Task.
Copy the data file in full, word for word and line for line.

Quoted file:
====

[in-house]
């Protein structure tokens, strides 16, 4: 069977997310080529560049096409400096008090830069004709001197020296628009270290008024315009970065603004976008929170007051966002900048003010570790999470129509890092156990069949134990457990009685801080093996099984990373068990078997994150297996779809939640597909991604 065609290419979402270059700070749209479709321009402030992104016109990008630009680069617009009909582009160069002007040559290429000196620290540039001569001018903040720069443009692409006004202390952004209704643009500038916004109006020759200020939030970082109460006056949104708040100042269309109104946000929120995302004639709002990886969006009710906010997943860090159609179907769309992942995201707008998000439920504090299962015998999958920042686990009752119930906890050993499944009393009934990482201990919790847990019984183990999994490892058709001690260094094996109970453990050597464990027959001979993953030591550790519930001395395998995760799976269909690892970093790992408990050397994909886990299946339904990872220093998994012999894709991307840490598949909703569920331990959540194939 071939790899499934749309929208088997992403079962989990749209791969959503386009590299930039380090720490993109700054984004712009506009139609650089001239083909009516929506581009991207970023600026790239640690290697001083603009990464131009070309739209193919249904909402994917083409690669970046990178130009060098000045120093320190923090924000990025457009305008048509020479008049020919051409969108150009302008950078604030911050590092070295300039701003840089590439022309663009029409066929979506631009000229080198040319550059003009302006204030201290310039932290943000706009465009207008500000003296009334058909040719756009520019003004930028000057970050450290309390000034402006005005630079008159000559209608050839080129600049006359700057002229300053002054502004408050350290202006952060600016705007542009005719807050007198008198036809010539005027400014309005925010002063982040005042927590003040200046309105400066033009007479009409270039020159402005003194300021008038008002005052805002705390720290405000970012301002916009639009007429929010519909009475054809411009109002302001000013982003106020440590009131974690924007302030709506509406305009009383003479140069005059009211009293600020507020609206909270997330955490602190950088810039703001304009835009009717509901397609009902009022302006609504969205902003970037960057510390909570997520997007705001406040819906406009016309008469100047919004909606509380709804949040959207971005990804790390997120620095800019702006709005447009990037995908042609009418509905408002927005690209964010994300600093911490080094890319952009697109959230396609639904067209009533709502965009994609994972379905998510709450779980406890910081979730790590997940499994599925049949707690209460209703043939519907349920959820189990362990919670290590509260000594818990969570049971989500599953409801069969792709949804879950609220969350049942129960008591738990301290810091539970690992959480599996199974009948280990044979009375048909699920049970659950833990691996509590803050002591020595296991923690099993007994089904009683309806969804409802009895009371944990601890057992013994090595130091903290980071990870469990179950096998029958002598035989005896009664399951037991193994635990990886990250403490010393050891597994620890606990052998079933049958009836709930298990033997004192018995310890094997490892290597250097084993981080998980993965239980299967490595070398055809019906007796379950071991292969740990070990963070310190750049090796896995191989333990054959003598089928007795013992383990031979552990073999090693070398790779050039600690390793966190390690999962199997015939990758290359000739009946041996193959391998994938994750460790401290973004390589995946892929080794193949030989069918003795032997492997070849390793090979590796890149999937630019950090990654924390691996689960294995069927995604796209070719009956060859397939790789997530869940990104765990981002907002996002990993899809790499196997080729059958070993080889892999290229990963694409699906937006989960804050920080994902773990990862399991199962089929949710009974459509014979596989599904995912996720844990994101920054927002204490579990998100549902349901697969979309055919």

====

[in-house]
């Protein structure tokens, strides 16, 4: 069977997310080529560049096409400096008090830069004709001197020296628009270290008024315009970065603004976008929170007051966002900048003010570790999470129509890092156990069949134990457990009685801080093996099984990373068990078997994150297996779809939640597909991604 065609290419979402270059700070749209479709321009402030992104016109990008630009680069617009009909582009160069002007040559290429000196620290540039001569001018903040720069443009692409006004202390952004209704643009500038916004109006020759200020939030970082109460006056949104708040100042269309109104946000929120995302004639709002990886969006009710906010997943860090159609179907769309992942995201707008998000439920504090299962015998999958920042686990009752119930906890050993499944009393009934990482201990919790847990019984183990999994490892058709001690260094094996109970453990050597464990027959001979993953030591550790519930001395395998995760799976269909690892970093790992408990050397994909886990299946339904990872220093998994012999894709991307840490598949909703569920331990959540194939 071939790899499934749309929208088997992403079962989990749209791969959503386009590299930039380090720490993109700054984004712009506009139609650089001239083909009516929506581009991207970023600026790239640690290697001083603009990464131009070309739209193919249904909402994917083409690669970046990178130009060098000045120093320190923090924000990025457009305008048509020479008049020919051409969108150009302008950078604030911050590092070295300039701003840089590439022309663009029409066929979506631009000229080198040319550059003009302006204030201290310039932290943000706009465009207008500000003296009334058909040719756009520019003004930028000057970050450290309390000034402006005005630079008159000559209608050839080129600049006359700057002229300053002054502004408050350290202006952060600016705007542009005719807050007198008198036809010539005027400014309005925010002063982040005042927590003040200046309105400066033009007479009409270039020159402005003194300021008038008002005052805002705390720290405000970012301002916009639009007429929010519909009475054809411009109002302001000013982003106020440590009131974690924007302030709506509406305009009383003479140069005059009211009293600020507020609206909270997330955490602190950088810039703001304009835009009717509901397609009902009022302006609504969205902003970037960057510390909570997520997007705001406040819906406009016309008469100047919004909606509380709804949040959207971005990804790390997120620095800019702006709005447009990037995908042609009418509905408002927005690209964010994300600093911490080094890319952009697109959230396609639904067209009533709502965009994609994972379905998510709450779980406890910081979730790590997940499994599925049949707690209460209703043939519907349920959820189990362990919670290590509260000594818990969570049971989500599953409801069969792709949804879950609220969350049942129960008591738990301290810091539970690992959480599996199974009948280990044979009375048909699920049970659950833990691996509590803050002591020595296991923690099993007994089904009683309806969804409802009895009371944990601890057992013994090595130091903290980071990870469990179950096998029958002598035989005896009664399951037991193994635990990886990250403490010393050891597994620890606990052998079933049958009836709930298990033997004192018995310890094997490892290597250097084993981080998980993965239980299967490595070398055809019906007796379950071991292969740990070990963070310190750049090796896995191989333990054959003598089928007795013992383990031979552990073999090693070398790779050039600690390793966190390690999962199997015939990758290359000739009946041996193959391998994938994750460790401290973004390589995946892929080794193949030989069918003795032997492997070849390793090979590796890149999937630019950090990654924390691996689960294995069927995604796209070719009956060859397939790789997530869940990104765990981002907002996002990993899809790499196997080729059958070993080889892999290229990963694409699906937006989960804050920080994902773990990862399991199962089929949710009974459509014979596989599904995912996720844990994101920054927002204490579990998100549902349901697969979309055919």